Admittedly, I probably have a little adult ADD. Sometimes when I read, I find myself wondering if boiled or grilled hot dogs taste better. At times, I also tend to flip forward to find out how many pages are left in a chapter like an undergrad reading an Introduction to Psychology text. Plus, while I read at home, my lovable cats tend to chomp at my books like they are dead mice.
Alas, to my surprise, the Kindle actually helps me concentrate better. I’m not interested in presenting the science behind that assertion, but I can simply state that the lack of page numbers (it uses numeric “locators”) and the smaller amount of material presented at once actually helps me focus on what I am looking at in front of me. I also bought a nice leather cover that gives my Kindle that open two-page book feel. Additionally, once I got used to clicking to move forward, advancing through an eBook became normal.
So I’m sold on the Kindle – the eReaders on the iPad and various smart phones are also a viable option for many individuals – but yes, I am still going to buy real books too. There are certain books that are just more pleasurable in the physical form. Plus, not all books are digitized at the moment. Anyone who fears that eReaders will replace physical books need not lose any sleep. Cameras in phones added the ability to snap quick photos, but they did not replace stand-alone cameras. Whether Kindle or hardcover, books are still being read, no matter how many trees are used to get the knowledge to the reader. The “save the books” crowd has more to fear from mass consumption of webpages than from eReaders.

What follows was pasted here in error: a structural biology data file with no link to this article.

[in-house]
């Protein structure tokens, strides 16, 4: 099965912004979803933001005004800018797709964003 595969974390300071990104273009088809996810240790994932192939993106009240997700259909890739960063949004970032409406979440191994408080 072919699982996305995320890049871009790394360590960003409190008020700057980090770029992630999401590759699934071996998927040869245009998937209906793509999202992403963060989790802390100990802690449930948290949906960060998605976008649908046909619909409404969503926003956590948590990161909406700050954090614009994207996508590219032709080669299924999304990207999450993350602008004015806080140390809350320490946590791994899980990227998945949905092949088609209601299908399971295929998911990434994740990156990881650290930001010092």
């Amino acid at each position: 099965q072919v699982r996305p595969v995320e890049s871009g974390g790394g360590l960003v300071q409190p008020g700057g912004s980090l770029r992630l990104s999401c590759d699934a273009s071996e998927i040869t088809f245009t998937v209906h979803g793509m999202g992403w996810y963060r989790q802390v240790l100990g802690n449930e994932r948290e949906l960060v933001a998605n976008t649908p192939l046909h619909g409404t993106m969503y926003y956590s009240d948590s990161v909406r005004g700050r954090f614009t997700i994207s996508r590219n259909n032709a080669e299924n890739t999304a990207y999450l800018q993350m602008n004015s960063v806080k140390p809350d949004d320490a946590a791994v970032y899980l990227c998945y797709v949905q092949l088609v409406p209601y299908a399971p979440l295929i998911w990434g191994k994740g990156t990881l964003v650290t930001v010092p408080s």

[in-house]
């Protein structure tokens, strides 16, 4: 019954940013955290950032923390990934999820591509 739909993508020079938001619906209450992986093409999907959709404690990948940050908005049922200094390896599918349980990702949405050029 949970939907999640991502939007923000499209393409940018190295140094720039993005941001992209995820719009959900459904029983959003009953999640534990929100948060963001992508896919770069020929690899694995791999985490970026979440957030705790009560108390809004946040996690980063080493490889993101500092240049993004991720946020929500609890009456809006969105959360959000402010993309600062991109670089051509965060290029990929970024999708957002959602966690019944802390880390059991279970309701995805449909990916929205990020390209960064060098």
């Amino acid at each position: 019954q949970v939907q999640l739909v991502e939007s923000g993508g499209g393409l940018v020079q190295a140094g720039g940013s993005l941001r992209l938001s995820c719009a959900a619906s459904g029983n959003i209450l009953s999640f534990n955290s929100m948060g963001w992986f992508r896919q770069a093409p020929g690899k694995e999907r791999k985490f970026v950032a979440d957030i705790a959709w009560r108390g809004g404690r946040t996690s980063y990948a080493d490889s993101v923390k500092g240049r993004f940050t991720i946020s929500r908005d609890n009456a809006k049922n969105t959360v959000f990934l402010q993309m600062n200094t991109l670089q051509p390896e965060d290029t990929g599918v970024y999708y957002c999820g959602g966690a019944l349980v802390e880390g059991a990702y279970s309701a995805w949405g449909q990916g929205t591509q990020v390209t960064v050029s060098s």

Greater damage to reading ability is likely to occur from the shunning of book reading in favor of prolonged skimming of a great deal of pages on the net. The designs of many sites are not conducive to long periods of concentration on a given article because those sites aim to keep a user navigating that given site for a period of time. Thus, there is encouragement to click, click, and click some more. Pick a favorite heavy traffic site and notice how it is likely filled with attention grabbing links that dot the margins and draw attention away from reading the main content of a page. The links can create an urge to quickly get through the current page to click another intriguing link. Additionally, reading is not the only activity that is disrupted by page designs. Many people are more readily able to eat one Lay’s potato chip than to watch one video on YouTube and leave the site (this one still never gets old as long as you hit mute).
None of this page design issue is necessarily evil, it’s just eBusiness. My point is to compare the convenience and benefits of reading on an eReader to the reading of a webpage that offers one-click options to the ADD inducing world of the web. Those of us who know the lifelong benefits of book reading need to fight the encroachment of web reading on attention spans. But in that battle, there is no need to fear the Kindle and its electronic cousins, for they are on our side.